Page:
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A few years ago, bestselling author, recovering lawyer and entrepreneur Meena Harris was faced with an existential question.
It was an early Christmas morning, as a bleary-eyed Harris watched her eldest daughter, Amara, open gifts before hitting her with a simple question: “Mom, what was Mrs. Claus doing while Santa delivered presents all over the world?” A perfectly logical question for any yuletide believer and feminist-in-the-making.
“Of course, I’m already raising my daughters in sort of an aggressively feminist way, so they ask those questions: ‘Where are the women or what are they doing? Why are we only hearing about this white guy?’” Harris says with a laugh. “I responded in sort of a funny way at the moment. It's freaking 7 or 6 a.m. and these kids are opening presents.”
So Harris did what every parent has done since the dawn of parenting: She made something up on the spot. She explained to her daughter that Mrs. Claus was “an entrepreneur.” Yet despite that plausible, rapid-fire explanation, the question loomed over Harris like a sprig of mistletoe: What about Mrs. Claus? Sometime later the idea for her third children’s book came to fruition, and The Truth About Mrs. Claus has made it to bookstores just in time for the holiday season. Necessity really is the mother of invention.
The story is centered on protagonist Amalia, a young elf in Santa’s workshop, who comes from a teddy bear-making lineage. Despite being proud of her family’s craft-making legacy, Amalia discovers she has another passion: storytelling. So she sets off to speak with her boss, Mr. Kris Kringle himself. Instead, the young, brave elf ultimately finds herself in Mrs. Claus's office. “It's a story about finding your own way, even if it means reshaping other people's expectations,” explains Harris.
The coolest part? Santa’s wife is a Black woman — a detail that isn’t the written focus of the story. Instead, it’s normalized through the vivid and colorful illustrations of artist Keisha Morris. From there, the story unfolds into a sweet tale with themes that heavily mirror Harris’s own life.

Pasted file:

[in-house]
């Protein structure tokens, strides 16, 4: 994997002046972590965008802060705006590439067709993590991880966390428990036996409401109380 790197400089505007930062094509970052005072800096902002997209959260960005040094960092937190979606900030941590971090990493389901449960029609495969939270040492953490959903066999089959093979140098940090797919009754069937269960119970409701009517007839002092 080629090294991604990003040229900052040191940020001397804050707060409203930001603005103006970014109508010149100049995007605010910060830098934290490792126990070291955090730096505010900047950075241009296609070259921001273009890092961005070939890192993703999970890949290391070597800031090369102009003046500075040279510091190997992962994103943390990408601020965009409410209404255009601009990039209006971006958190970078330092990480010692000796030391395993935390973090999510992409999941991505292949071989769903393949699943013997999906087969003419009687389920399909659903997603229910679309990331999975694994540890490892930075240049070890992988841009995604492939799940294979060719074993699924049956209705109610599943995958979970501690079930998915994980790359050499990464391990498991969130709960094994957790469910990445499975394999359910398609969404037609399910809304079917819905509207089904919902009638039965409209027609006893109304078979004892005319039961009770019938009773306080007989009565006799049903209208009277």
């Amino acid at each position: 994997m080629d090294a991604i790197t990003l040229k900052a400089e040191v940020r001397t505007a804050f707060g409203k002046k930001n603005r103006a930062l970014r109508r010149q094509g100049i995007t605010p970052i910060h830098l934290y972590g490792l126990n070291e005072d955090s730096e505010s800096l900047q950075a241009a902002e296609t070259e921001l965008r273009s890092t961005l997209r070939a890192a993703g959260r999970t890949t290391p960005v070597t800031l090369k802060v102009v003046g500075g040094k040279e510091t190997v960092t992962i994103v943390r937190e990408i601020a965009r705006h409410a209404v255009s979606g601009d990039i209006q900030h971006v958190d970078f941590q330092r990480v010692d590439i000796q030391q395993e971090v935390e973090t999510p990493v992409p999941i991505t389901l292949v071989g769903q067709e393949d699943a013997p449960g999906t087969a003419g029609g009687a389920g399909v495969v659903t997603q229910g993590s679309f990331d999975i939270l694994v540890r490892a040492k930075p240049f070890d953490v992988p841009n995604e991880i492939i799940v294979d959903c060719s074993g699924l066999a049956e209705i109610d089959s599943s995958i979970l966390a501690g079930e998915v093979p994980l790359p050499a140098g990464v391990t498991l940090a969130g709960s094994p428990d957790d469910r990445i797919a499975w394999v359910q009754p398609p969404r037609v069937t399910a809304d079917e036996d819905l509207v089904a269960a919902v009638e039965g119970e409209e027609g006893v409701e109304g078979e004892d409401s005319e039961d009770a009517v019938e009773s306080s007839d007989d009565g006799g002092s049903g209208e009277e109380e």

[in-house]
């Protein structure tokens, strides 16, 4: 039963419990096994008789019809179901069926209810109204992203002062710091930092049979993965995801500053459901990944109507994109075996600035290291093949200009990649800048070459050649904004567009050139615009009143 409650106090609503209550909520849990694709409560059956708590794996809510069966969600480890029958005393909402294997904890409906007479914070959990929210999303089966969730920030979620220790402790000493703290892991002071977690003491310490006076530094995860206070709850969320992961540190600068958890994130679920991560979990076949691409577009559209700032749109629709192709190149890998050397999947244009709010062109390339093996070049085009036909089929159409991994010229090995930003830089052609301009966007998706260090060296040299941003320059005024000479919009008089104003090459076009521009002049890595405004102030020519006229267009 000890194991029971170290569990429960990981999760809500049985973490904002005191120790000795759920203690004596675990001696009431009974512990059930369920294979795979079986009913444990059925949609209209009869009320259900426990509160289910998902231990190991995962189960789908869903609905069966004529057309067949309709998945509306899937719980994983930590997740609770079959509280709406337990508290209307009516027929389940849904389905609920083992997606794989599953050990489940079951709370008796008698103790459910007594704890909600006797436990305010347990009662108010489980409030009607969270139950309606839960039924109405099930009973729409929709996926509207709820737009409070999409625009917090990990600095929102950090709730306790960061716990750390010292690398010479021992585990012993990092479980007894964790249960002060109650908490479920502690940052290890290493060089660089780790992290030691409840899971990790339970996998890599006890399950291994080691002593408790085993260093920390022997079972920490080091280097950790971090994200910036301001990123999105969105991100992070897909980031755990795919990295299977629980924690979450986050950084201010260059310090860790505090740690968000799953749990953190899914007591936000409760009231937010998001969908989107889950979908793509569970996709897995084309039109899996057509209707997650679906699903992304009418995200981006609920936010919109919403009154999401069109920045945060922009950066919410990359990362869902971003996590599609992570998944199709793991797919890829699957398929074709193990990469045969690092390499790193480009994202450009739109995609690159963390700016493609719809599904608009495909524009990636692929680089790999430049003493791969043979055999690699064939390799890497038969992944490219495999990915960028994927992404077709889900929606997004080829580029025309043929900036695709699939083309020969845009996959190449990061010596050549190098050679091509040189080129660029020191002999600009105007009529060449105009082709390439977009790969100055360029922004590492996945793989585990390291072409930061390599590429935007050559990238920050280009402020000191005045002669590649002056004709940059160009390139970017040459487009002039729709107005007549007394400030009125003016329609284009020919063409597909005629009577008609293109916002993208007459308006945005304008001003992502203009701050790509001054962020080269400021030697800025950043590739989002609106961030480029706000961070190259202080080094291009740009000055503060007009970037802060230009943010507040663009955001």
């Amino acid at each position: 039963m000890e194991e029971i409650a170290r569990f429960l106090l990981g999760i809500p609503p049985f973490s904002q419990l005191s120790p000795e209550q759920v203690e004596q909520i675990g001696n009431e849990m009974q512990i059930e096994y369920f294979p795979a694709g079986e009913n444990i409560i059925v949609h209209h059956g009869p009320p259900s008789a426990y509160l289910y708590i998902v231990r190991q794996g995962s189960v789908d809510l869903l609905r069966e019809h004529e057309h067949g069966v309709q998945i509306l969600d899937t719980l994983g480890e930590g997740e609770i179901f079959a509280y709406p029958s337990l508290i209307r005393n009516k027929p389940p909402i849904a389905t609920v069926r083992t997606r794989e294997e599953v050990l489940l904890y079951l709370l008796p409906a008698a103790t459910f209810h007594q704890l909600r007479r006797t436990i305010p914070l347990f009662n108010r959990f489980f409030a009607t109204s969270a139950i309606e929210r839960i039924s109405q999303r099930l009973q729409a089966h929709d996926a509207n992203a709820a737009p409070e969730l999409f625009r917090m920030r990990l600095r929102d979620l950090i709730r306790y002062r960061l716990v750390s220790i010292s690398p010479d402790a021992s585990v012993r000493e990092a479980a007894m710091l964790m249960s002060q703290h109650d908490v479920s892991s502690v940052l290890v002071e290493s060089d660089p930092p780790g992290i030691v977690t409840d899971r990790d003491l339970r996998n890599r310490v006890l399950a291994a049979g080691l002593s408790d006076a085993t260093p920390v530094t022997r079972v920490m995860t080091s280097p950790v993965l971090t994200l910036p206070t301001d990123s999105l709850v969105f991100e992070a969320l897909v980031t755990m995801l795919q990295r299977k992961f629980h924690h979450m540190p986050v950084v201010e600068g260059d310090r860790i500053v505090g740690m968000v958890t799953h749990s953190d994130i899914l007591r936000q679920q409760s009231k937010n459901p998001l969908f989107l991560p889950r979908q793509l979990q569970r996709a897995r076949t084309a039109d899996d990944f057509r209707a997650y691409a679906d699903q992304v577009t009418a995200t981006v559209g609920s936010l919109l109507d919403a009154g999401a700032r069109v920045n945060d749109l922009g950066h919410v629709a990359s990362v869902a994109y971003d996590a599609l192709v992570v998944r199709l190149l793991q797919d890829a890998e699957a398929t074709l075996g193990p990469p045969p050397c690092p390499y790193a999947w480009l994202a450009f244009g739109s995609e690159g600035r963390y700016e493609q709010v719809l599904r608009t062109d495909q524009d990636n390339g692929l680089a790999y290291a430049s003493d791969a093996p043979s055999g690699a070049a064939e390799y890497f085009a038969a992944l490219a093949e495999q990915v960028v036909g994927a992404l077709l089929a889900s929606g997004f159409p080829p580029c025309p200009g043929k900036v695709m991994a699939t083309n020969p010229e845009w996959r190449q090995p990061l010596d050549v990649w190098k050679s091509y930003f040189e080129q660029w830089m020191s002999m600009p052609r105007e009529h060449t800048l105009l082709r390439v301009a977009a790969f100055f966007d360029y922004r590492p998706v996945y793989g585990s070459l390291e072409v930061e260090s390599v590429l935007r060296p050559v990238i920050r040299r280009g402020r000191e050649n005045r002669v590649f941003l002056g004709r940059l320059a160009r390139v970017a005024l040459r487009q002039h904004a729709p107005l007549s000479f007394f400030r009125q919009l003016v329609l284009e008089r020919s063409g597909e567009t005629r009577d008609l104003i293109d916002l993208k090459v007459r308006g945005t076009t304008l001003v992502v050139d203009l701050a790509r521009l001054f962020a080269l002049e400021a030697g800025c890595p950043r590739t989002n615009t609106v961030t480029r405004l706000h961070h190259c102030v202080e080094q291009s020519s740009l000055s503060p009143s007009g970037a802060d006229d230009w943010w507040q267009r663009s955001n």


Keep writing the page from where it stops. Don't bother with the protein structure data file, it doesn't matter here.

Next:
There is a major gap when it comes to the racial and ethnic diversity of characters and storylines in children’s literature. In a 2016 study by the Cooperative Children's Book Center (CCBC) at the University of Wisconsin, Madison's Education School, only 22% of the children's books published that year featured people of color.
“There were more children's books that had animals as main characters than there were books that had main characters that were Black, Indigenous, Hispanic and Asian combined — meaning there are more books about animals than there were about people of color," Harris notes. She also points out most books are likely to center a white boy. That reality, along with being a mother of two Black girls, was a major reason that inspired Harris to pen children’s books. Harris’s first book, Kamala and Maya's Big Idea, inspired by her famous family, was published in 2020, while her second, Ambitious Girl, was published in 2021.
“This is my third children's book, and I'm proud of it. On the one hand, it's very different than my first two books,” Harris says. “But all of my books draw inspiration from my family and my own upbringing, lessons, and values that were passed down to me from my mom, my aunt [Vice President Kamala Harris] and in particular my grandmother.”
When it comes to Harris’s own kids and family traditions, she’s proud to admit that the family goes all out for Christmas.
“We do advent calendars, stockings and food is a big thing for us,” she says. “My mom always makes a huge pot of gumbo and now that I have my own kids and in-laws, my mother-in-law makes her famous cinnamon rolls and bread rolls. The holidays are a big family affair and it's just so much fun.”
As a kid, Harris herself recalls food, tight-knit family gatherings and a home full of Black Santas, a seemingly small but important detail for the CEO and founder of Phenomenal Media.
“As somebody who grew up in a Black household and had a Black Santa and that was very intentional, Black Santa was everywhere. That's special to me, but, like, nobody was talking Mrs. Claus,” she says.
Harris is gearing up for a busy 2023. This year her media and marketing company Phenomenal Media acquired the satirical online magazine Reductress. The company has also co-produced Tony Award-winning and Grammy-nominated musical A Strange Loop. This March she’ll also be releasing her fourth children’s book, A is For Ambitious.
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